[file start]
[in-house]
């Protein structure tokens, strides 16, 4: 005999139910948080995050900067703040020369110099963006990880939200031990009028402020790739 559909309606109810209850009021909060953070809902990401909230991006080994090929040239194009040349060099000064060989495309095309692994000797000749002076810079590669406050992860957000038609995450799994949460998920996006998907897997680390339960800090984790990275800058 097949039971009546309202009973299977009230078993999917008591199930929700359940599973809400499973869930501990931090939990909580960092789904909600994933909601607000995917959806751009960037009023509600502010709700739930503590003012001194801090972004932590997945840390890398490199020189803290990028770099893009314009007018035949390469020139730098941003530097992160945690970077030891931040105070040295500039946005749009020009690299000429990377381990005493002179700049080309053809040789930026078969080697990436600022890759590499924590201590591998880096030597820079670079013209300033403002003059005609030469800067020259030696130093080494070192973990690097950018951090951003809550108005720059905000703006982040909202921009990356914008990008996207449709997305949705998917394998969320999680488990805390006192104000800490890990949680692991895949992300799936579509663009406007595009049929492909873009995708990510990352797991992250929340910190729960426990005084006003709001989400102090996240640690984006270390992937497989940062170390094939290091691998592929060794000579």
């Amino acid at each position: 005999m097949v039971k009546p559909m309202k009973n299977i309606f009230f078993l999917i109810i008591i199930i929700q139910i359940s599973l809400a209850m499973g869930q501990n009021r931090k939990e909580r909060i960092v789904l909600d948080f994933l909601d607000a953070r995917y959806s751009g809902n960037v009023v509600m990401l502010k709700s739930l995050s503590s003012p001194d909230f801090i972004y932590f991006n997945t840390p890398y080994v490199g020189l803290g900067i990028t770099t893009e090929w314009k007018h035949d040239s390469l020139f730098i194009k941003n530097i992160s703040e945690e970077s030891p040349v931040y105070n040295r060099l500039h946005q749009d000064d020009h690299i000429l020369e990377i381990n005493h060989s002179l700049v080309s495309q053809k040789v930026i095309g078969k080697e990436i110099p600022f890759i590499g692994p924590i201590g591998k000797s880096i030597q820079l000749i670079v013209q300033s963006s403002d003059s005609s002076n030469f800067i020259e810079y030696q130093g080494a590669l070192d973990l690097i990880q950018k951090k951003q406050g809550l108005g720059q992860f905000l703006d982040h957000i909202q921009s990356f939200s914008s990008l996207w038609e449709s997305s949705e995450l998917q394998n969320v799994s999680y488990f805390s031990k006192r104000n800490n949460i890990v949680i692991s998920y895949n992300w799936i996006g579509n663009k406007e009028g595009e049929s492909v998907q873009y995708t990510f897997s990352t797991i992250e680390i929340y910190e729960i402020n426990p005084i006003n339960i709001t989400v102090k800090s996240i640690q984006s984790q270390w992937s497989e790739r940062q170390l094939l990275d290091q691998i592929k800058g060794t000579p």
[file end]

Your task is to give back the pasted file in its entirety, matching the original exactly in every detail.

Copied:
[in-house]
């Protein structure tokens, strides 16, 4: 005999139910948080995050900067703040020369110099963006990880939200031990009028402020790739 559909309606109810209850009021909060953070809902990401909230991006080994090929040239194009040349060099000064060989495309095309692994000797000749002076810079590669406050992860957000038609995450799994949460998920996006998907897997680390339960800090984790990275800058 097949039971009546309202009973299977009230078993999917008591199930929700359940599973809400499973869930501990931090939990909580960092789904909600994933909601607000995917959806751009960037009023509600502010709700739930503590003012001194801090972004932590997945840390890398490199020189803290990028770099893009314009007018035949390469020139730098941003530097992160945690970077030891931040105070040295500039946005749009020009690299000429990377381990005493002179700049080309053809040789930026078969080697990436600022890759590499924590201590591998880096030597820079670079013209300033403002003059005609030469800067020259030696130093080494070192973990690097950018951090951003809550108005720059905000703006982040909202921009990356914008990008996207449709997305949705998917394998969320999680488990805390006192104000800490890990949680692991895949992300799936579509663009406007595009049929492909873009995708990510990352797991992250929340910190729960426990005084006003709001989400102090996240640690984006270390992937497989940062170390094939290091691998592929060794000579």
């Amino acid at each position: 005999m097949v039971k009546p559909m309202k009973n299977i309606f009230f078993l999917i109810i008591i199930i929700q139910i359940s599973l809400a209850m499973g869930q501990n009021r931090k939990e909580r909060i960092v789904l909600d948080f994933l909601d607000a953070r995917y959806s751009g809902n960037v009023v509600m990401l502010k709700s739930l995050s503590s003012p001194d909230f801090i972004y932590f991006n997945t840390p890398y080994v490199g020189l803290g900067i990028t770099t893009e090929w314009k007018h035949d040239s390469l020139f730098i194009k941003n530097i992160s703040e945690e970077s030891p040349v931040y105070n040295r060099l500039h946005q749009d000064d020009h690299i000429l020369e990377i381990n005493h060989s002179l700049v080309s495309q053809k040789v930026i095309g078969k080697e990436i110099p600022f890759i590499g692994p924590i201590g591998k000797s880096i030597q820079l000749i670079v013209q300033s963006s403002d003059s005609s002076n030469f800067i020259e810079y030696q130093g080494a590669l070192d973990l690097i990880q950018k951090k951003q406050g809550l108005g720059q992860f905000l703006d982040h957000i909202q921009s990356f939200s914008s990008l996207w038609e449709s997305s949705e995450l998917q394998n969320v799994s999680y488990f805390s031990k006192r104000n800490n949460i890990v949680i692991s998920y895949n992300w799936i996006g579509n663009k406007e009028g595009e049929s492909v998907q873009y995708t990510f897997s990352t797991i992250e680390i929340y910190e729960i402020n426990p005084i006003n339960i709001t989400v102090k800090s996240i640690q984006s984790q270390w992937s497989e790739r940062q170390l094939l990275d290091q691998i592929k800058g060794t000579p």